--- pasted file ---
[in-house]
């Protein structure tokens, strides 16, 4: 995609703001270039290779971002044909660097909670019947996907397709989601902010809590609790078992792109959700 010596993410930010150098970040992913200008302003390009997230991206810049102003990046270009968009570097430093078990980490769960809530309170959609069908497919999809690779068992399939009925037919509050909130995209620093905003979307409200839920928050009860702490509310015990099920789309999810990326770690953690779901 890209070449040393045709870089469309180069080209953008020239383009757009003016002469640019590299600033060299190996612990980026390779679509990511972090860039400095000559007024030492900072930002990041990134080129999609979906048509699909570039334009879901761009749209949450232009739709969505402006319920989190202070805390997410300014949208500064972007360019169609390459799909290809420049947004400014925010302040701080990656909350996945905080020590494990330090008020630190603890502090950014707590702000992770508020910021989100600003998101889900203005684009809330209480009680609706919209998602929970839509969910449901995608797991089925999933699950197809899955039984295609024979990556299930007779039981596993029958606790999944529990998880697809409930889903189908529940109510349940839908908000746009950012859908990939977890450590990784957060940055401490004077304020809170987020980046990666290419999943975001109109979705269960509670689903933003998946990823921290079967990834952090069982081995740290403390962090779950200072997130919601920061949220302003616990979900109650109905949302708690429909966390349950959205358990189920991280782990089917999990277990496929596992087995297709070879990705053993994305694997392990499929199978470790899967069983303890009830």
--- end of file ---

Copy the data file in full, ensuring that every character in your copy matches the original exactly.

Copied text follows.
[in-house]
């Protein structure tokens, strides 16, 4: 995609703001270039290779971002044909660097909670019947996907397709989601902010809590609790078992792109959700 010596993410930010150098970040992913200008302003390009997230991206810049102003990046270009968009570097430093078990980490769960809530309170959609069908497919999809690779068992399939009925037919509050909130995209620093905003979307409200839920928050009860702490509310015990099920789309999810990326770690953690779901 890209070449040393045709870089469309180069080209953008020239383009757009003016002469640019590299600033060299190996612990980026390779679509990511972090860039400095000559007024030492900072930002990041990134080129999609979906048509699909570039334009879901761009749209949450232009739709969505402006319920989190202070805390997410300014949208500064972007360019169609390459799909290809420049947004400014925010302040701080990656909350996945905080020590494990330090008020630190603890502090950014707590702000992770508020910021989100600003998101889900203005684009809330209480009680609706919209998602929970839509969910449901995608797991089925999933699950197809899955039984295609024979990556299930007779039981596993029958606790999944529990998880697809409930889903189908529940109510349940839908908000746009950012859908990939977890450590990784957060940055401490004077304020809170987020980046990666290419999943975001109109979705269960509670689903933003998946990823921290079967990834952090069982081995740290403390962090779950200072997130919601920061949220302003616990979900109650109905949302708690429909966390349950959205358990189920991280782990089917999990277990496929596992087995297709070879990705053993994305694997392990499929199978470790899967069983303890009830």